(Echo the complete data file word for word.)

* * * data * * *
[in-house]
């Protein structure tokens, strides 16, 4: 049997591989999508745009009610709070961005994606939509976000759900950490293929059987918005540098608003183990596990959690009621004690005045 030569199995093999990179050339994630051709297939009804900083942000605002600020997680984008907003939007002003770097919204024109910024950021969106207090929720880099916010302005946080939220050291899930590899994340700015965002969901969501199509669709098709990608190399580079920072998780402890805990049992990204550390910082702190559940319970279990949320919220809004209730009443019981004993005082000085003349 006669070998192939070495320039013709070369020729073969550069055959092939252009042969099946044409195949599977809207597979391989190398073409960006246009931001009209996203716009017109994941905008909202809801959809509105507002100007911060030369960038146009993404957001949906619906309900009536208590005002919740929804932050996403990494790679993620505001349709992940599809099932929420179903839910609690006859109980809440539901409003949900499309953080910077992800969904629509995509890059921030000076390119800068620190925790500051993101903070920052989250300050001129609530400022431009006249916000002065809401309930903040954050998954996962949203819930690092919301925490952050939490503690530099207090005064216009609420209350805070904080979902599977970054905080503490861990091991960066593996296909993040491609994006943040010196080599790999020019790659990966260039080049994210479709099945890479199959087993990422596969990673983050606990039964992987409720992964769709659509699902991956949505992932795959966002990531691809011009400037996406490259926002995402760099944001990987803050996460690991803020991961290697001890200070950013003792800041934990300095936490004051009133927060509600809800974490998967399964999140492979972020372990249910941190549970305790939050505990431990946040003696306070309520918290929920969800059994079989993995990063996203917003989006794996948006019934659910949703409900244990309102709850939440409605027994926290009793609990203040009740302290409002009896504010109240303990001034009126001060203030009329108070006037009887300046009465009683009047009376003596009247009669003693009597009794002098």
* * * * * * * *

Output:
[in-house]
């Protein structure tokens, strides 16, 4: 049997591989999508745009009610709070961005994606939509976000759900950490293929059987918005540098608003183990596990959690009621004690005045 030569199995093999990179050339994630051709297939009804900083942000605002600020997680984008907003939007002003770097919204024109910024950021969106207090929720880099916010302005946080939220050291899930590899994340700015965002969901969501199509669709098709990608190399580079920072998780402890805990049992990204550390910082702190559940319970279990949320919220809004209730009443019981004993005082000085003349 006669070998192939070495320039013709070369020729073969550069055959092939252009042969099946044409195949599977809207597979391989190398073409960006246009931001009209996203716009017109994941905008909202809801959809509105507002100007911060030369960038146009993404957001949906619906309900009536208590005002919740929804932050996403990494790679993620505001349709992940599809099932929420179903839910609690006859109980809440539901409003949900499309953080910077992800969904629509995509890059921030000076390119800068620190925790500051993101903070920052989250300050001129609530400022431009006249916000002065809401309930903040954050998954996962949203819930690092919301925490952050939490503690530099207090005064216009609420209350805070904080979902599977970054905080503490861990091991960066593996296909993040491609994006943040010196080599790999020019790659990966260039080049994210479709099945890479199959087993990422596969990673983050606990039964992987409720992964769709659509699902991956949505992932795959966002990531691809011009400037996406490259926002995402760099944001990987803050996460690991803020991961290697001890200070950013003792800041934990300095936490004051009133927060509600809800974490998967399964999140492979972020372990249910941190549970305790939050505990431990946040003696306070309520918290929920969800059994079989993995990063996203917003989006794996948006019934659910949703409900244990309102709850939440409605027994926290009793609990203040009740302290409002009896504010109240303990001034009126001060203030009329108070006037009887300046009465009683009047009376003596009247009669003693009597009794002098």